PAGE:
Last edited 09 Feb 2021

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Conserving structures in historic designed landscapes

Conserving structures in historic designed landscapes.png
Left: Lime-rendered, early-19th-century brickwork that was once the interior to an extensive glasshouse in the walled garden at Windlestone Hall, Co Durham (careful analysis reveals a bricked-up earlier door, heating vents and fixings for training plants); right: Wall defects at Hickleton Hall.

To build, to plant, whatever you intend,

To rear the Column, or the Arch to bend,

To swell the Terras, or to sink the Grot;

In all, let Nature never be forgot.

But treat the Goddess like a modest fair,

Nor over-dress, nor leave her wholly bare;

Let not each beauty ev’ry where be spy’d,

Where half the skill is decently to hide.

He gains all points who pleasingly confounds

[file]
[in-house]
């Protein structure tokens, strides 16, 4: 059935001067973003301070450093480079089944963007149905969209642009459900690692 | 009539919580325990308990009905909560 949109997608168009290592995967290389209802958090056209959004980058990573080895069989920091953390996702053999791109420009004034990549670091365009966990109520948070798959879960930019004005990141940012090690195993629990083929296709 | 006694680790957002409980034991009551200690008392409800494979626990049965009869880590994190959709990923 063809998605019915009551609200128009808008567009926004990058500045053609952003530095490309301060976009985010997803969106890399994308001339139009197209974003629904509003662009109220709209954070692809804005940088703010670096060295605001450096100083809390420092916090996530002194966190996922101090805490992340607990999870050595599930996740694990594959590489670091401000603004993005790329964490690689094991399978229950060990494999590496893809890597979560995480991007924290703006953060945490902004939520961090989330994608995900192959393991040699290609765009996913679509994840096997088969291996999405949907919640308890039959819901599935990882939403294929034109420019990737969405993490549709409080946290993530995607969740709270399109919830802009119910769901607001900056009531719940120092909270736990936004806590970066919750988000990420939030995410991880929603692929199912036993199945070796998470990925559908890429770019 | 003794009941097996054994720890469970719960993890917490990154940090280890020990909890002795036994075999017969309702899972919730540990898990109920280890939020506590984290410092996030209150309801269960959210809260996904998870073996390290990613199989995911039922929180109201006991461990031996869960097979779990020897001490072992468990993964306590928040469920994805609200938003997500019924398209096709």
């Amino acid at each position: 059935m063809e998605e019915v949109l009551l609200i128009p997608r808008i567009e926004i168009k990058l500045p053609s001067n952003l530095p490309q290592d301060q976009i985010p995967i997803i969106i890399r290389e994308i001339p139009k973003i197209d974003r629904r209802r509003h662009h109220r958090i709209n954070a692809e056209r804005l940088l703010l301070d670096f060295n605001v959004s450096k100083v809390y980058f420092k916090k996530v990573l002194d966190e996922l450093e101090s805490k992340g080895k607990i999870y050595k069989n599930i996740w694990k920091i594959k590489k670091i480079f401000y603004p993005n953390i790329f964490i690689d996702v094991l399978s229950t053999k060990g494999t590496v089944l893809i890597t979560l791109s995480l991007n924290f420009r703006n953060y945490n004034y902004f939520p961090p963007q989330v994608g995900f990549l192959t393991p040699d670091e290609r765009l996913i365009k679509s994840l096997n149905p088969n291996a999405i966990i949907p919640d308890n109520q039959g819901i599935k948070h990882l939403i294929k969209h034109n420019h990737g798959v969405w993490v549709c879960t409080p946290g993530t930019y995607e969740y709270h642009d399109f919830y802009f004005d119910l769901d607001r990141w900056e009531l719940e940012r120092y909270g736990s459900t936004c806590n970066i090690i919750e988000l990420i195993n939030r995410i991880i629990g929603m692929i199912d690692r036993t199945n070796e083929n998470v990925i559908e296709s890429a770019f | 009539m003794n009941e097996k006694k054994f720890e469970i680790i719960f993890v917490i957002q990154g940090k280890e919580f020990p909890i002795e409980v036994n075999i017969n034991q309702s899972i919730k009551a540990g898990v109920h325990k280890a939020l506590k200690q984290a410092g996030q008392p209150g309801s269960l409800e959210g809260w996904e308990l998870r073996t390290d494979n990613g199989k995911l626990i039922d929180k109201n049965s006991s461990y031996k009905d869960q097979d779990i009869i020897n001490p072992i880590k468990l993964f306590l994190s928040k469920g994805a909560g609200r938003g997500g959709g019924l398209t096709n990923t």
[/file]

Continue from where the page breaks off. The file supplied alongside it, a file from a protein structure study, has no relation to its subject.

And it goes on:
Surprises, varies, and conceals the Bounds.

Alexander Pope (1731), from ‘Of Taste: An Epistle to the Earl of Burlington’.

Alexander Pope is often quoted in connection with early-18th-century designed landscapes and the rapidly changing taste for a more ‘natural’ form of landscaping. In ‘Of Taste: An Epistle to the Earl of Burlington’ he expressed the importance of paying attention to every detail within the designed landscape; the seen and the unseen, the major feature and the minor. In this regard, Pope was not expressing an original view or one that would be abandoned by subsequent generations of landscape makers.